Advice to a newbie

Just an observation, but RISC instruction sets, and I'm largely basing my assumption on ARM, generally requires a few 'fast' instructions to do anything useful.
If you want a single stack or pop of multiple instructions, then you would probably need a CISC CPU.
YMMV
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Mike Perkins 
Video Solutions Ltd 
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Mike Perkins
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The register stacking approach you describe is not much different from the TMS990 mini and TMS9900 micro computers. They didn't have general purpose registers on chip, rather they had a pointer into memory which defined the general registers. Subroutine calls could be done by saving the workspace pointer, status register and program counter in the new registers allowing the context switches in a very minimal amount of time. This was the BLWP instruction.
It was also possible to use the simpler BL instruction which did not change the workspace pointer and use other instructions to modify the workspace pointer as if it were a stack pointer. A bit slower than desired, but workable giving not just stacks, but stack frames from registers.
Of course the limitation of this approach is the speed of memory which started out not much slower than registers, but quickly became a speed burden. This has come full circle in FPGAs where internal memory is not significantly slower than registers.
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Rick C
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rickman
]> > Ages ago I had a notion about combining the advantages of register and ]> > stack machines, which was to call the region of 16 addresses around the ]> > stack "registers", and to have the processor automagically cache them on ]> > a context switch. The idea was that the code itself wouldn't have to ]> > specify registers to save on push and pop because the processor would do ]> > it automatically.
In the context of a FPGA high performance implementation (of a soft core processor), there seem to be two/three cases:
1) "small" embedded processor where stack requirements are known in advance so that LUT RAM can serve as a register file/stack(s), and the instruction processing adds offsets to two or more register pointers. Pops & pushes modify the register pointers.
2) Larger applications that need a larger stack(s). One can either spill and refill the register file from main memory, or one can use block RAM to hold the entire stack(s), main memory being more distant than the block RAM.
A third approach could be to have an associate cache of the block RAM stack(s) such that cache registers "automatically" spill and refill. Not sure of how to implement this efficiently on an FPGA?
Jim Brakefield
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jim.brakefield
I'm not sure what you are trying to address here. "Large" applications can still be implemented on an FPGA if it is big enough. The larger FPGAs have enormous amounts of RAM on chip, as much as 10's of MBs. It would be a large application that needed more than that. Still, if you weren't using one of the really large chips you might not have enough on chip RAM for a general stack for a C programmed processor. But it would be a really small FPGA that didn't have enough RAM for a register stack.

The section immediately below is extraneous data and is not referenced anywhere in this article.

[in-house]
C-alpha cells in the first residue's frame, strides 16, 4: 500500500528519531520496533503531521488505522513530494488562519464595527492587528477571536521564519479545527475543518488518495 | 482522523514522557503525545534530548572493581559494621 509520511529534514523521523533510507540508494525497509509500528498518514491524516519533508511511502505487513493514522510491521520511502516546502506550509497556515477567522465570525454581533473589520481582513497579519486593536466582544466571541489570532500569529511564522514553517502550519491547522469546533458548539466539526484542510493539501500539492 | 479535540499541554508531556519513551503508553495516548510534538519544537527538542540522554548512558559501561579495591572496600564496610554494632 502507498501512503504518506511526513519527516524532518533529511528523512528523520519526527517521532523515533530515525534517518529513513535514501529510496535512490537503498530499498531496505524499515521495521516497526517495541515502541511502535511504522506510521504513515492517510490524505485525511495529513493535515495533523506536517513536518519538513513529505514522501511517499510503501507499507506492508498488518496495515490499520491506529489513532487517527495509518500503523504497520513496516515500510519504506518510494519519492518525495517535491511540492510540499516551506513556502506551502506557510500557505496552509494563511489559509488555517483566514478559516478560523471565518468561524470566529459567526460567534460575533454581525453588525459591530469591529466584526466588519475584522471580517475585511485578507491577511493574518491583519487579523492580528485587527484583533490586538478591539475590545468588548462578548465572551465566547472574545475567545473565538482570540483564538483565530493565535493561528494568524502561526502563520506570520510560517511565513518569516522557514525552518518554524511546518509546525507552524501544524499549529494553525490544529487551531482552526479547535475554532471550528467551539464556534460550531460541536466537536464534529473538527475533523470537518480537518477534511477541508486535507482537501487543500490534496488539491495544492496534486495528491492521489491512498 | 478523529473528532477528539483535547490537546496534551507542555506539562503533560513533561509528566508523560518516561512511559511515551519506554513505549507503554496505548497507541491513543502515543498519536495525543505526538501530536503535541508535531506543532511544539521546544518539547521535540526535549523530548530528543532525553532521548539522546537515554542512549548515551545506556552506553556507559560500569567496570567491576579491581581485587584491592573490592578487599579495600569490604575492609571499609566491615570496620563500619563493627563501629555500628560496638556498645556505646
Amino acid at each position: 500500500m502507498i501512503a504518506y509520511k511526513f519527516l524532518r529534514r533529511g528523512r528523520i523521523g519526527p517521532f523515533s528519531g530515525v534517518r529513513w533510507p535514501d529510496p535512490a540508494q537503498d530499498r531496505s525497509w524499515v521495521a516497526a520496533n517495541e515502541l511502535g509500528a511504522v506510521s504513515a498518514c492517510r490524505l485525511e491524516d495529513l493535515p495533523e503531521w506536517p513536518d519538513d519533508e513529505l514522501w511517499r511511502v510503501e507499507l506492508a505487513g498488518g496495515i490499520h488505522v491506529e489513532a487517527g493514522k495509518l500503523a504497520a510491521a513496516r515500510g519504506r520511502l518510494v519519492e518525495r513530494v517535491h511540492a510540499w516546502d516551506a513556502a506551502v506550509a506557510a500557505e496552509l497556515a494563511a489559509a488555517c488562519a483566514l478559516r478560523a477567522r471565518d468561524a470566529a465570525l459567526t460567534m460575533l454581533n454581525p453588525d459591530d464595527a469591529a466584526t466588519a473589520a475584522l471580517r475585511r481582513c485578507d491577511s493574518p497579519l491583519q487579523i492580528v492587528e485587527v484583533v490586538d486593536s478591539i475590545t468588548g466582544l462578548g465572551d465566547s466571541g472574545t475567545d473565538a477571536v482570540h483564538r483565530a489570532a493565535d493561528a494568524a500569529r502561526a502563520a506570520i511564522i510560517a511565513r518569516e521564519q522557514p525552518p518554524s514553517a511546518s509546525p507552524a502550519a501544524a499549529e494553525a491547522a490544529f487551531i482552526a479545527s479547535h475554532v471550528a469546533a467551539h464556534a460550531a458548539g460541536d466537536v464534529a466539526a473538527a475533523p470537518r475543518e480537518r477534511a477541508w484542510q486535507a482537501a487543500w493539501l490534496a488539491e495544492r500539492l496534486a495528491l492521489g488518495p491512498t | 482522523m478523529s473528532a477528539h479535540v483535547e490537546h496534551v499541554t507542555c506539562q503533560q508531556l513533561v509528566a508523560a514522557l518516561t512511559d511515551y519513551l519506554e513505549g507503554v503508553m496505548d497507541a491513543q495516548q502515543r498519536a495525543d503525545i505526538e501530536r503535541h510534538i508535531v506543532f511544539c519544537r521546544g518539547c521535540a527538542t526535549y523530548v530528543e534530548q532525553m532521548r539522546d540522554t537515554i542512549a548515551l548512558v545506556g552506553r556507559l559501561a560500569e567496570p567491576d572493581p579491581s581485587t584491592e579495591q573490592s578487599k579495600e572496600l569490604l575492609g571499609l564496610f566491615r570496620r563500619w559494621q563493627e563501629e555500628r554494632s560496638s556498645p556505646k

When you talk about "spilling" the stack I think we are talking two different things. If your registers are in memory, "spilling" the stack is just a matter of changing the pointer. That's what they do in the TI processor. The only thing they do wrong is to load the register pointer from a fixed address rather than using an offset to the present value. Using this approach there is no need to copy data from registers to stack. Even if it is automatic it takes a long time to do all the memory accesses.
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Rick C
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rickman
From the ARM architecture v7m reference manual, POP instruction:
"Pop Multiple Registers loads a subset, or possibly all, of the general- purpose registers R0-R12 and the PC or the LR from the stack"
In Thumb, the instruction is 7 bits (1011110) followed by a nine-bit bitfield specifying which registers to pop. PUSH is similar.
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Tim Wescott 
Control systems, embedded software and circuit design 
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Tim Wescott
I went to Lattice's website and also bought a Brevia2 development kit. I was able to download their Diamond software and get a license.dat file, and I found that someone from the Meetup posted Ting's project files online:
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I have been able to get the project loaded, but I haven't gotten to the part where it synthesizes yet. Still going through the videos:
Morning session, a lot of ISA and architecture review:
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Afternoon session, development, design, and synthesis:
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DRuffer was able to get the Forth code to run as well, and he includes his working JEDEC file:
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Best regards, Rick C. Hodgin